During this period, the G-7 leaders invited first President Gorbachev in 1991, and then President Boris Yeltsin in 1992 and 1993, to discuss directly with them the modalities of international programmes for assistance. It was the first time the summ a frustrating business. The G-7 leaders, together with the international financial institutions, were ready to commit large sums of money to help Russia, but only in support of well-defined programmes of reform. These were hard to prepare and often prov economy were so great and the democratic structures so fragile. Furthermore, the Russians, remembering their recent superpower status, hated to be supplicants.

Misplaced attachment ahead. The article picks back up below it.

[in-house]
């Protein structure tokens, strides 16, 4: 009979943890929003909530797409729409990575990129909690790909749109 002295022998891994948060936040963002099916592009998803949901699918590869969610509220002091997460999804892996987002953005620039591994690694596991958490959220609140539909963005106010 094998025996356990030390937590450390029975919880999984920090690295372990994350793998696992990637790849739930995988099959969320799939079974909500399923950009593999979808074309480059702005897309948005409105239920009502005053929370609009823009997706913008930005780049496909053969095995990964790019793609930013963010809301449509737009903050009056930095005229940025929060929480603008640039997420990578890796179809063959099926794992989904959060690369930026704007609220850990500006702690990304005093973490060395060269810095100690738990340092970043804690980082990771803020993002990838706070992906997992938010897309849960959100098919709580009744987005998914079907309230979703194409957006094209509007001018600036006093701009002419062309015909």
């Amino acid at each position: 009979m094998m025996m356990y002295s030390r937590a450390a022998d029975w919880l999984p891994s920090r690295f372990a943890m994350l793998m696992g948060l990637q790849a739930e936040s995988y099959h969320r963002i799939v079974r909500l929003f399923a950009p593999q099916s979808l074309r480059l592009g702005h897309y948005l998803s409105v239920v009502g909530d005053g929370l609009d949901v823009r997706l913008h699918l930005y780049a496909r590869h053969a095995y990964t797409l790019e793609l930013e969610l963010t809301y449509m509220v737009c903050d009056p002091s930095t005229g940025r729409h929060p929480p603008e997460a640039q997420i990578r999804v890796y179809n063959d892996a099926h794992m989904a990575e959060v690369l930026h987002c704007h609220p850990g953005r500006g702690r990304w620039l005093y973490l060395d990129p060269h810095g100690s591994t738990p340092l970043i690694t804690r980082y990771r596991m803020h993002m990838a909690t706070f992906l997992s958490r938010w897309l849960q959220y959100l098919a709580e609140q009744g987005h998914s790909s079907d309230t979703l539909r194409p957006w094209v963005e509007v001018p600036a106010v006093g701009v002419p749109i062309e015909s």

To the relief of all, the Naples Summit of 1994 changed the pattern. Yeltsin was invited not as a supplicant -- one of the economic problems on the G-7 agenda -- but as an equal partner in the political discussions which make up half the summit proc the Russians are taking part in the preparations for the summit. This move recognises the constructive role the Russians have been playing in international affairs, as responsible members of the UN Security Council, and their contribution to dealing with in Chechnya cast a cloud over this, but do not obscure the whole landscape.